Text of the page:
Tag Archives: green belt

Crispin Blunt MP tightens Greenbelt on Government

Crispin Blunt and some London based colleagues have taken up the cudgels in the green belt debate. Mr Blunt, MP for Reigate, formed the All Party Parliamentary Group (APPG) for London’s green belt with the intention of pressuring the Government to do more to protect green belt, build on brownfield land and increase the speed that developers are building out.

In a letter from Mr Blunt to Communities Secretary Sajid Javid, the group claim the new housing need assessment put forward by Government in September imposes “excessive housing targets” in areas where local authorities will have little choice but to build on green belt or AONB land.

The secretariat for the APPG will be provided by the London Green Belt Council, a group chaired by Richard Knox-Johnston, who is also the vice-chairman of CPRE Kent. CPRE and the London Green Belt Council have always worked intimately with each other, and jointly published a paper last year calling for a moratorium on development in the green belt.

Given the new group will have close involvement from the CPRE, it’s perhaps no surprise they have already echoed CPRE’s calls on Government to prioritise development on brownfield land rather than release more land for homes in expensive areas of the country to ease the housing crisis.

The group has also called for councils to be given the power to reject development proposals which do not meet local affordable housing requirements, even if they don’t have a Local Plan or an establish five year housing supply. However, given the National Planning Policy Framework’s presumption in favour of sustainable development, and the number of rulings which have been determined on this basis in recent years, it’s unlikely Government will budge on this when the NPPF is updated.

Announcing the launch of the APPG, Crispin Blunt said:

“I am delighted we have formed the APPG for London’s Green Belt. With the number of Green Belt sites around London under threat from development more than doubling over the past year, we urgently need to review our approach to housing policy across the region. The group will inform the debate and develop recommendations for Green Belt-friendly planning policy.”

The group consists of:

  • Crispin Blunt MP, Co-Chair, (Conservative, Reigate)
  • Lord Rogers of Riverside CH, Co-Chair, (Labour)
  • Gareth Thomas MP, Vice Chair, (Labour and Co-op, Harrow)
  • Adam Holloway MP, (Conservative, Gravesham)
  • Rt Hon Mrs Cheryl Gillan (Conservative, Chesham and Amersham)
  • Baroness Jones of Moulsecomb (Green)

The group is well versed in green belt issues and brings considerable influence to bear within Westminster, with Lord Rogers of Riverside CH having served as Chief Advisor on Architecture and Urbanism to Boris Johnston and Ken Livingston and Gareth Thomas MP the current President of the London green belt Council.

Given Crispin Blunt MPs assertion that failures in the planning system have  placed “unreasonable pressures on local authorities to provide new homes whilst developers have ‘land banked’ sites”, we can expect the APPG to steer Government to include measures on speeding up  build-out on sites which have already received planning permission, in upcoming planning changes.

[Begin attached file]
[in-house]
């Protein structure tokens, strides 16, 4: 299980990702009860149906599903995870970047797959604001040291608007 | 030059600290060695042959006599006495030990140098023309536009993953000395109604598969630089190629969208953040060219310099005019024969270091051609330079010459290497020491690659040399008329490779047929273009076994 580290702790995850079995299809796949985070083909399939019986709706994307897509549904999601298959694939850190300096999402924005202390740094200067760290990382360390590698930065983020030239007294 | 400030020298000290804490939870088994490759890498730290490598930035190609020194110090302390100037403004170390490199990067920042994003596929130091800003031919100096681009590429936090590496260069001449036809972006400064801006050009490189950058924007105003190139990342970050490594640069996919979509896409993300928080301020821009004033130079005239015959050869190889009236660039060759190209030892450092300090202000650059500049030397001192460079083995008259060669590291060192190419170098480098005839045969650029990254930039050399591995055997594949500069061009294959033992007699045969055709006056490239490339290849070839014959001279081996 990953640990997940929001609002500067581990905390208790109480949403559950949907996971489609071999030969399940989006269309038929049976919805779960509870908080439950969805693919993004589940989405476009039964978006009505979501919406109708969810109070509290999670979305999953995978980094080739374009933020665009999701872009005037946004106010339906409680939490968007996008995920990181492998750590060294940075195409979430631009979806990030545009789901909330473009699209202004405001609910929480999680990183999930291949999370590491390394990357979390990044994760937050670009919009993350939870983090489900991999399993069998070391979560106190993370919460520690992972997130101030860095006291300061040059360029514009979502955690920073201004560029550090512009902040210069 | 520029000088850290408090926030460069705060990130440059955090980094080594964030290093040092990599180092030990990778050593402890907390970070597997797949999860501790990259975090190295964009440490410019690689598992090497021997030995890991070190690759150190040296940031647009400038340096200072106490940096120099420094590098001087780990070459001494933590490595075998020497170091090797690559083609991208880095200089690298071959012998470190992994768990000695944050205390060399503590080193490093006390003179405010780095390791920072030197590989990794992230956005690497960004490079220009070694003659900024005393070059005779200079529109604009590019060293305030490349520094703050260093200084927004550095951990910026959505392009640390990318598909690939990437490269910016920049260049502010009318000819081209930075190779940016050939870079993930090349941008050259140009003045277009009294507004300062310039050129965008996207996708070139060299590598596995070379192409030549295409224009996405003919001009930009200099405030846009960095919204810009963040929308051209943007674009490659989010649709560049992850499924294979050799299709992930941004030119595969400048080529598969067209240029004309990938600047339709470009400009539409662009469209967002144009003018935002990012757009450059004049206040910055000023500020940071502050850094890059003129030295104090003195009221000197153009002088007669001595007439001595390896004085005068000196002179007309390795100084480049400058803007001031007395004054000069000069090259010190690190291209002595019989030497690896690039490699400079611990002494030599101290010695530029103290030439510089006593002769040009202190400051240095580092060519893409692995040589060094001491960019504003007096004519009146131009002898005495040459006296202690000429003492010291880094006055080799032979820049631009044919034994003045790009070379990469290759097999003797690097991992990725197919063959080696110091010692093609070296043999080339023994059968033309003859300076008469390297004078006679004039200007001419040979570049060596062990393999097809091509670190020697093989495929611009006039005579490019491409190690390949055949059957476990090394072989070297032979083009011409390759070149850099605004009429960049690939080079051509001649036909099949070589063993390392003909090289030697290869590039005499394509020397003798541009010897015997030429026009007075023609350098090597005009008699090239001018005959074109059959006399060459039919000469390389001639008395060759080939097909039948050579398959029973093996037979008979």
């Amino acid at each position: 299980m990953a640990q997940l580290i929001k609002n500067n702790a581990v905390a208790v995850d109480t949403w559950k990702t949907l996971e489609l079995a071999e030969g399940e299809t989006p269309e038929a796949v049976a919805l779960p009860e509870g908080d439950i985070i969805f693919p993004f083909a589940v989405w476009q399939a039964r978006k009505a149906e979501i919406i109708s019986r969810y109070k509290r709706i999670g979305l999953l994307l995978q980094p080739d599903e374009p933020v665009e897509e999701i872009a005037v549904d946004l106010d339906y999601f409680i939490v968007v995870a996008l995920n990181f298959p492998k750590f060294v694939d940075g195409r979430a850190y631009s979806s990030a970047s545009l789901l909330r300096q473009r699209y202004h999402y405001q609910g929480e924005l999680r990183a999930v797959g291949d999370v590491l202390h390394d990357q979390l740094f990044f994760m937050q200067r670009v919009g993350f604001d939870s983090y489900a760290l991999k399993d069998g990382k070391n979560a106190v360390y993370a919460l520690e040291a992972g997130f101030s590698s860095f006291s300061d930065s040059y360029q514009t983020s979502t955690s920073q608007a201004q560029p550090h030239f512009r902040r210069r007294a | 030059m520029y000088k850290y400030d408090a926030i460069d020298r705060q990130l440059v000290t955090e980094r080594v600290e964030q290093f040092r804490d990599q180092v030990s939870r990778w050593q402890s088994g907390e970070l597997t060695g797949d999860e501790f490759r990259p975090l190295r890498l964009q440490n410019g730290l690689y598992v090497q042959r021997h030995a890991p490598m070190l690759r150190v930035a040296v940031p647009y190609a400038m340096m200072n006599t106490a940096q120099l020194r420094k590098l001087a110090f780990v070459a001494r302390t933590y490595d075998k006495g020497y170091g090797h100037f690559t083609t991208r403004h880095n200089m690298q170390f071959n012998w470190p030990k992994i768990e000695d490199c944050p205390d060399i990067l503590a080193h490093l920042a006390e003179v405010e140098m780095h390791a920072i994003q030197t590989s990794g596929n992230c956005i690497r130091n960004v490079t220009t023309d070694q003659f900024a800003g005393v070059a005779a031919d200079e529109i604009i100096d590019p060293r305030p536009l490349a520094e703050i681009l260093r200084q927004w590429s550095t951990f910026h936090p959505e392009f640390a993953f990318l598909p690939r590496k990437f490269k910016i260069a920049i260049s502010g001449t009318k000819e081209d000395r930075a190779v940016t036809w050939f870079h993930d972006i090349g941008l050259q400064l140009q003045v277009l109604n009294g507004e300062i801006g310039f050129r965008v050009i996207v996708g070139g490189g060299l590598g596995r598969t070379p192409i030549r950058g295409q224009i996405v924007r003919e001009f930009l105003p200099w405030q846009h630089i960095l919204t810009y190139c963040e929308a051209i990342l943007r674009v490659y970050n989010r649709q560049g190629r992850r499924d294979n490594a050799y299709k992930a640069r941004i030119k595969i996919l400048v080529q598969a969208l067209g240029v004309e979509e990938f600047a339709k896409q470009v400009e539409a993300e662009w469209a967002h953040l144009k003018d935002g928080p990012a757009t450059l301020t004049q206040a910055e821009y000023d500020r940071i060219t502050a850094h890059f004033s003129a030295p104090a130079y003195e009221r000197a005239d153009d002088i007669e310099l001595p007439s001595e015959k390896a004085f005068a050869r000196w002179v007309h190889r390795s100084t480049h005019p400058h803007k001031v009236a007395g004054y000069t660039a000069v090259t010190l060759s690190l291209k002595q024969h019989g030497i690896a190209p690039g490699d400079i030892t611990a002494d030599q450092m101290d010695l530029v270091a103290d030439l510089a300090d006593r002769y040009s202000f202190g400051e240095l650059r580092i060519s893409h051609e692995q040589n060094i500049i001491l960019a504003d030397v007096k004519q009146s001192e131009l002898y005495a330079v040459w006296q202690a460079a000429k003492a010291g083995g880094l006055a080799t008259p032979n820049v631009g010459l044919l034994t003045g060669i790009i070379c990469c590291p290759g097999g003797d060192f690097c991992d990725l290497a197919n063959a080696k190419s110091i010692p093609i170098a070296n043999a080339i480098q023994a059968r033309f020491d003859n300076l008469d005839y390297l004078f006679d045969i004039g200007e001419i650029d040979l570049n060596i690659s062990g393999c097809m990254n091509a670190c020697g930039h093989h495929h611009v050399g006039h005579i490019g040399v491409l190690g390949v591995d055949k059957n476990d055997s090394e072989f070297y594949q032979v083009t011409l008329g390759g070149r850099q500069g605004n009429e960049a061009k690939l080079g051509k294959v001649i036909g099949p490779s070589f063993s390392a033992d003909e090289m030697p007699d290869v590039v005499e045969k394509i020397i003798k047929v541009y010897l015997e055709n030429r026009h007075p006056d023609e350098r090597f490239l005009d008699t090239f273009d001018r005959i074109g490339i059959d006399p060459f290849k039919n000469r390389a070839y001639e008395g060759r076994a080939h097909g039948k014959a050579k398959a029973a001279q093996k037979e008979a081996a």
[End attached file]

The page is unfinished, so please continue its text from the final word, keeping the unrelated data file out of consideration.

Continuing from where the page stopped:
No group meetings have been arranged yet, but keeping watching this space.

Slough Council

Slough in green belt land grab

Slough Council has announced an audacious bid to meet its housing numbers by proposing a new settlement of 10,000 homes in South Bucks District Council. Needless to say, South Bucks has opposed the plan.

Like a number of other urban unitary authorities with tightly drawn boundaries (think Stevenage, Luton etc) Slough has struggled to meet its housing need within its own borders. This was not a particular problem when Regional Spatial Strategies existed but since their removal these urban authorities have struggled.

In this case Slough has felt forced to publish a “high level spatial plan” showing a 10,000 home “garden suburb” in South Bucks, an authority which has struggled to find space to meet its own need and which will undoubtedly fiercely resist this new incursion.

The added complication in this particular case is that South Bucks has been preparing its Local Plan in conjunction with neighbouring Chiltern District Council, so there the knock-on effects of Slough’s land grab will ripple outwards. As it is a significant proportion of South Bucks and Chiltern’s combined housing need is currently being taken by Aylesbury.

However, in a further twist, if the proposed new method of housing need assessment currently out for consultation is used in its current form South Bucks/Chiltern would see their housing requirement soar by 35% (1,400 homes). With Aylesbury’s own target being increased under the new system by several hundred new homes a year from its current target of almost 1,000 it seems it unlikely Aylesbury will be willing or able to cater for unmet need from South Bucks or anywhere else.

This is a complicated mess and one that will be difficult to resolve – and we may see something similar play out in other areas of the country. The Duty to Co-operate is just that – it is not, as one inspector notes “a duty to agree”. Labour, under Miliband, suggested these authorities would have a right to expand. With no such commitment from this government the arbiter is likely to be an unfortunate planning inspector.

Back to regional spatial strategies anyone?